Foster Parent Spotlight – Michael & Jacinda Hall

Posted by Haley Hisle on May 04, 2017  /   Posted in Adoption, Foster Care

This month OCA will spotlight foster families in our network to bring awareness of Foster Care. Michael and Jacinda Hall foster in Jefferson County. According to the Department of Community Based Services:

  • 70% of children who come into the State’s care are reunited with a biological family member

  • 80% of children adopted through foster care were adopted by their foster parents

Currently, there are 1,030 children in out of home care in Jefferson county. Join us on Thursdays in May to read stories of foster parents and their journey as they have cared or are caring for children in the foster care system.

Meet the Hall Family

Michael and Jacinda with their two little ones. Photo courtesy of Eggplant Photography

Q: What lead you to becoming a foster parent? 

We mostly sought out foster care because of the incredible need.  We found out that, at the time, there was such a need for foster homes in the county that children were being sent out to other counties.  God has placed in our hearts a strong conviction to step into needs in the community where He has put us, and this need kept coming to the forefront of our lives.  In addition, we saw other people of God stepping out in faith into foster care, and their examples truly pointed us to put our trust in God and follow His leading in our lives as well.

Q: How many placements have you had?

We have had two placements.

Q: How long has your home been open to placements?

This isn’t the case for everyone, but the day our home was approved for foster care we got a call for a placement!  That was a little over two years ago now.

Q: What advice would you give to Christians who aren’t in a season to Foster to encourage them to support the foster parents at their church? 

I feel like our friends, family, and church community should be answering this question, because they have absolutely lived into this and supported us above and beyond what we could’ve imagined!  The practical things are just glorious, as they are in any home with little ones … meals, cleaning (I’ve had a friend make my bed for me!), help with laundry, babysitting, etc.  Even more than all those things, though, the spiritual support is what has held my soul up to God through the uncertainty of foster care.  There were moments recently when all I needed from my support group was Scripture and prayer.  It was as if they were standing in the gap for me when I didn’t even know how to pray or what I needed.  My biggest encouragement is to pray over foster parents, ask them specifically what they need prayer for in their own hearts, and listen with open hands to the God who helps.

 Q: If you have biological children in your home, how does having foster children impact your home? 

We now have a biological daughter and adopted son, and we have just received our foster daughter; so this question is at the forefront of our minds and lives.  It has definitely been two-fold.  If I’m honest, there is an element of hardship and suffering that foster care brings to my children.  They don’t understand the uncertainty, but they can feel the effects of it in their little hearts.  It breaks our hearts to see them endure hardship that we have introduced into their lives, but we are confident that if God is calling us to foster care, He is calling them to it too and will use it for good.  Which leads us to the beautiful ways it impacts our home.  We get front row seats to watching our children’s hearts grow in love.  They are learning and practicing from a young age to love big in the midst of uncertainty, and it’s an amazing picture of the gospel that we all get to experience together.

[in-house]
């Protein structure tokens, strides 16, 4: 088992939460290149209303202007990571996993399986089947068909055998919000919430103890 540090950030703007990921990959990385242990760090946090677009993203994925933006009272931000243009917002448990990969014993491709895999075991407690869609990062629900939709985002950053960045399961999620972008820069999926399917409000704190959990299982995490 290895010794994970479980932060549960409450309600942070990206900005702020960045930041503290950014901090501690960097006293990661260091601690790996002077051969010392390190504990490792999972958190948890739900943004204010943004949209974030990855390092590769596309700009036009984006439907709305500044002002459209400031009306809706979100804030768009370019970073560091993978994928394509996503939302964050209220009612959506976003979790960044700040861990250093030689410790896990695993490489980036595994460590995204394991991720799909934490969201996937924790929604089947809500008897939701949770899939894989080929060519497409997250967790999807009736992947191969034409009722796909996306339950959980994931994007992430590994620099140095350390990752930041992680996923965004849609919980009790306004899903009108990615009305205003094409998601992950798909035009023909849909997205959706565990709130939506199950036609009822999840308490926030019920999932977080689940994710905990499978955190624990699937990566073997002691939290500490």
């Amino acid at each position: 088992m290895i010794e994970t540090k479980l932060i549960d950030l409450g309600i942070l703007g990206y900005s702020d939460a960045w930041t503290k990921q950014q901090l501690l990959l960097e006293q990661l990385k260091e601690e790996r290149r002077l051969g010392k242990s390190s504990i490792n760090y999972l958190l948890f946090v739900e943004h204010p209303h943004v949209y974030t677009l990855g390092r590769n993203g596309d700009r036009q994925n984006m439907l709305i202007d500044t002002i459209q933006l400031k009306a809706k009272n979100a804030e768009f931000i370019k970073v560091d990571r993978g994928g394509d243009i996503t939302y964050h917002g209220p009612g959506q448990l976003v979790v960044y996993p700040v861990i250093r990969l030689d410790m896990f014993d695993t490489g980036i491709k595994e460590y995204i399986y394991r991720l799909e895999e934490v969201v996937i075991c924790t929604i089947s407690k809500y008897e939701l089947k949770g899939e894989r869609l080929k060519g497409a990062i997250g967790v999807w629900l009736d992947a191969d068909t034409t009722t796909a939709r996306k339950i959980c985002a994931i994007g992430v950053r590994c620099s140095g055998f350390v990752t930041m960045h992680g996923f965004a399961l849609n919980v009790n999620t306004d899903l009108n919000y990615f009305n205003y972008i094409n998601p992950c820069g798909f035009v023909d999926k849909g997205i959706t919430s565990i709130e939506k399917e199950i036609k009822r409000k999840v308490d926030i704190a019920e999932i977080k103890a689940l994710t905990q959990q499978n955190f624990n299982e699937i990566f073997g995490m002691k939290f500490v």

Q: What is the most challenging and rewarding thing about being a foster parent?

It’s easy to immediately think of external challenges and benefits, like our life being defined by uncertainty or the moment of joy when our son became a permanent part of our family.  However, I was struck after our son’s adoption that peace doesn’t come from certainty or finality. As wonderful as it is, the fact that our foster situation turned into adoption isn’t what made it rewarding.  Foster care is rewarding because of what it does internally, to my faith, my family’s faith, and in the hearts of people around us.  The true challenges and rewards aren’t the hardships or results but are the things unseen … The tests of faith. The dying to self. And the beautiful way that God meets and carries us through.  Foster care has put us in a tangible situation where we are forced to trust that God is in control and we are not, and the freedom of living that out that amplifies our lives in ways we never imagined.

I think John Piper says it best, “the Gospel is not a picture of adoption, adoption is a picture of the Gospel.” If you have been thinking about fostering, stories like these may help you make your decision. OCA has so many resources to help you fulfill what your heart desires.

After hearing this story, if you have any questions about the Hall’s journey or the general foster care process, comment below or call our office at 502-498-4765.

 

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